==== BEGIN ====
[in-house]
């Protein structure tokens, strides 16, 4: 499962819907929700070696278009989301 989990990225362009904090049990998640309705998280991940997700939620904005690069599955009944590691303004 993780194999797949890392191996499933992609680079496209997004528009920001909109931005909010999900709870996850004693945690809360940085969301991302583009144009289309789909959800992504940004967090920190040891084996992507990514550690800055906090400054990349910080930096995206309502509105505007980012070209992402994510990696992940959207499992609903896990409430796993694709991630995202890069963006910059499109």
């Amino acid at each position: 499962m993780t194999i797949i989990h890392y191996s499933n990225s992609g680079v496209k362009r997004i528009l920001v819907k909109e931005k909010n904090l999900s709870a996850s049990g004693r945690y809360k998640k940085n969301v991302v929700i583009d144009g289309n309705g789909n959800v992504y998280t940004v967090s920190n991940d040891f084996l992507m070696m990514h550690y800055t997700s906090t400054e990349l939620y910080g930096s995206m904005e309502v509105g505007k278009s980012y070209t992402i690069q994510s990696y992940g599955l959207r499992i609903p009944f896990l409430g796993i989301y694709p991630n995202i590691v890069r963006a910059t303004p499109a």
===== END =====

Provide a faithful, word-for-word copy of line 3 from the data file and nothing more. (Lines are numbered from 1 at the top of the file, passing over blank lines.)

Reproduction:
């Amino acid at each position: 499962m993780t194999i797949i989990h890392y191996s499933n990225s992609g680079v496209k362009r997004i528009l920001v819907k909109e931005k909010n904090l999900s709870a996850s049990g004693r945690y809360k998640k940085n969301v991302v929700i583009d144009g289309n309705g789909n959800v992504y998280t940004v967090s920190n991940d040891f084996l992507m070696m990514h550690y800055t997700s906090t400054e990349l939620y910080g930096s995206m904005e309502v509105g505007k278009s980012y070209t992402i690069q994510s990696y992940g599955l959207r499992i609903p009944f896990l409430g796993i989301y694709p991630n995202i590691v890069r963006a910059t303004p499109a």